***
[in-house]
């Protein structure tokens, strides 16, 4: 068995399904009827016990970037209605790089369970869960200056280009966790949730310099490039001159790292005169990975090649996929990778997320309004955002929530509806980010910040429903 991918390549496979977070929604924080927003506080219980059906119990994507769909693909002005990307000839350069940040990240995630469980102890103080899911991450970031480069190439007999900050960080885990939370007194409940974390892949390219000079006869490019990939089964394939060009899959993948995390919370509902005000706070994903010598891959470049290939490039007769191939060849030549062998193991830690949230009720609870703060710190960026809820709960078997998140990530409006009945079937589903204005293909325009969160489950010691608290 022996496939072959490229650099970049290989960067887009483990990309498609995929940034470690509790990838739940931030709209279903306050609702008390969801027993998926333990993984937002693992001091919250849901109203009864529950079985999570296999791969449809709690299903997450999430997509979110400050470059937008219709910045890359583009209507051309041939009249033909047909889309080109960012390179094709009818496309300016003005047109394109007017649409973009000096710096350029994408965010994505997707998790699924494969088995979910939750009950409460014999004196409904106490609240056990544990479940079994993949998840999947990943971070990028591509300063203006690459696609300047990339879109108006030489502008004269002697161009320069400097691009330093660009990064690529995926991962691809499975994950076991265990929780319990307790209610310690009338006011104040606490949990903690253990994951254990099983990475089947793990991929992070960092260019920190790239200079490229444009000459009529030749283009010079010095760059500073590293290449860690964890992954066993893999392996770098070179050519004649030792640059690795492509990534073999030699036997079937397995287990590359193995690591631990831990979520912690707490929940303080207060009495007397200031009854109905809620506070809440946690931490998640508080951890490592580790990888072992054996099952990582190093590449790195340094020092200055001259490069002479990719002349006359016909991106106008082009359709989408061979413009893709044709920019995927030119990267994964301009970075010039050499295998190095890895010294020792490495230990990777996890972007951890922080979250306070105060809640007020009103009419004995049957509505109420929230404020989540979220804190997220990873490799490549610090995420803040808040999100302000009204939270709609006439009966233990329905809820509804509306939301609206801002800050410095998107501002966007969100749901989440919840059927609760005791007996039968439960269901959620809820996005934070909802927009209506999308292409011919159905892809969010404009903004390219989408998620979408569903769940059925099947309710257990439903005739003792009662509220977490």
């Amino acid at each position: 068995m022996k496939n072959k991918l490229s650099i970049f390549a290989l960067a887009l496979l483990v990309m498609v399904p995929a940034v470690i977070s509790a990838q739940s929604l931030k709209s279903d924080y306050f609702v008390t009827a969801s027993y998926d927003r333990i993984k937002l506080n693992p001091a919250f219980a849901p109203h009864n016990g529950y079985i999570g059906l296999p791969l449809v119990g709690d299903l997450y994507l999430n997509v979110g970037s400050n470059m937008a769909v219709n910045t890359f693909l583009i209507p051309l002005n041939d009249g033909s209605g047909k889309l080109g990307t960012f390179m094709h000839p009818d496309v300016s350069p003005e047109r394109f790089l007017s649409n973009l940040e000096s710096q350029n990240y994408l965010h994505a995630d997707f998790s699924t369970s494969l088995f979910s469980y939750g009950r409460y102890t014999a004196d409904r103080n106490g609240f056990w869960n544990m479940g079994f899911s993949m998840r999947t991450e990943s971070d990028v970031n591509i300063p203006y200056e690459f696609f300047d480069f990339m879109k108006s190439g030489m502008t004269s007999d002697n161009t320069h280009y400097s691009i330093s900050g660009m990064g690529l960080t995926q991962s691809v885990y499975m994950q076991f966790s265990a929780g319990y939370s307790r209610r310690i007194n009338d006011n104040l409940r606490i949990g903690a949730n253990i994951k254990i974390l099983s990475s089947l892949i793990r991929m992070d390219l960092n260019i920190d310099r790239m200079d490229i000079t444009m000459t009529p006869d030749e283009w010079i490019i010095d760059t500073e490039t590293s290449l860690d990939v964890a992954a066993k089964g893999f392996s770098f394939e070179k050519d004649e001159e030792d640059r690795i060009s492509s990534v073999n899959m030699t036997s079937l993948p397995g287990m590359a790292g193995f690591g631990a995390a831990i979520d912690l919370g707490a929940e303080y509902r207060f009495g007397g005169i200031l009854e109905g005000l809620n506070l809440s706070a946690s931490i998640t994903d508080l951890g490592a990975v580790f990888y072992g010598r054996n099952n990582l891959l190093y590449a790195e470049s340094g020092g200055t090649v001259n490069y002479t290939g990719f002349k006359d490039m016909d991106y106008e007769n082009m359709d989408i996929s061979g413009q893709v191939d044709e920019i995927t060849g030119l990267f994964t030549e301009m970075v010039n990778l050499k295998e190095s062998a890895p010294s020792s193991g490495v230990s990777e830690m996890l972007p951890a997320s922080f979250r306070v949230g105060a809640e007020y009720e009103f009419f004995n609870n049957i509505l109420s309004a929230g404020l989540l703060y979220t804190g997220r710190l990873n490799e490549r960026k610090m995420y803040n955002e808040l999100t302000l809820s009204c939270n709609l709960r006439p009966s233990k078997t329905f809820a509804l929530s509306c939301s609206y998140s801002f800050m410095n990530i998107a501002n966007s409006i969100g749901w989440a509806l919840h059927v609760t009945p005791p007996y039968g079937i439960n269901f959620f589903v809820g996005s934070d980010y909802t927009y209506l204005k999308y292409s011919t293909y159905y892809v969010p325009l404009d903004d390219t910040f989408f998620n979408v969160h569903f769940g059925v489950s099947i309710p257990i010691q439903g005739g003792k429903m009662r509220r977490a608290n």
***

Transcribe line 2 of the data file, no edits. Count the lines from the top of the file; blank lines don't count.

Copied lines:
């Protein structure tokens, strides 16, 4: 068995399904009827016990970037209605790089369970869960200056280009966790949730310099490039001159790292005169990975090649996929990778997320309004955002929530509806980010910040429903 991918390549496979977070929604924080927003506080219980059906119990994507769909693909002005990307000839350069940040990240995630469980102890103080899911991450970031480069190439007999900050960080885990939370007194409940974390892949390219000079006869490019990939089964394939060009899959993948995390919370509902005000706070994903010598891959470049290939490039007769191939060849030549062998193991830690949230009720609870703060710190960026809820709960078997998140990530409006009945079937589903204005293909325009969160489950010691608290 022996496939072959490229650099970049290989960067887009483990990309498609995929940034470690509790990838739940931030709209279903306050609702008390969801027993998926333990993984937002693992001091919250849901109203009864529950079985999570296999791969449809709690299903997450999430997509979110400050470059937008219709910045890359583009209507051309041939009249033909047909889309080109960012390179094709009818496309300016003005047109394109007017649409973009000096710096350029994408965010994505997707998790699924494969088995979910939750009950409460014999004196409904106490609240056990544990479940079994993949998840999947990943971070990028591509300063203006690459696609300047990339879109108006030489502008004269002697161009320069400097691009330093660009990064690529995926991962691809499975994950076991265990929780319990307790209610310690009338006011104040606490949990903690253990994951254990099983990475089947793990991929992070960092260019920190790239200079490229444009000459009529030749283009010079010095760059500073590293290449860690964890992954066993893999392996770098070179050519004649030792640059690795492509990534073999030699036997079937397995287990590359193995690591631990831990979520912690707490929940303080207060009495007397200031009854109905809620506070809440946690931490998640508080951890490592580790990888072992054996099952990582190093590449790195340094020092200055001259490069002479990719002349006359016909991106106008082009359709989408061979413009893709044709920019995927030119990267994964301009970075010039050499295998190095890895010294020792490495230990990777996890972007951890922080979250306070105060809640007020009103009419004995049957509505109420929230404020989540979220804190997220990873490799490549610090995420803040808040999100302000009204939270709609006439009966233990329905809820509804509306939301609206801002800050410095998107501002966007969100749901989440919840059927609760005791007996039968439960269901959620809820996005934070909802927009209506999308292409011919159905892809969010404009903004390219989408998620979408569903769940059925099947309710257990439903005739003792009662509220977490």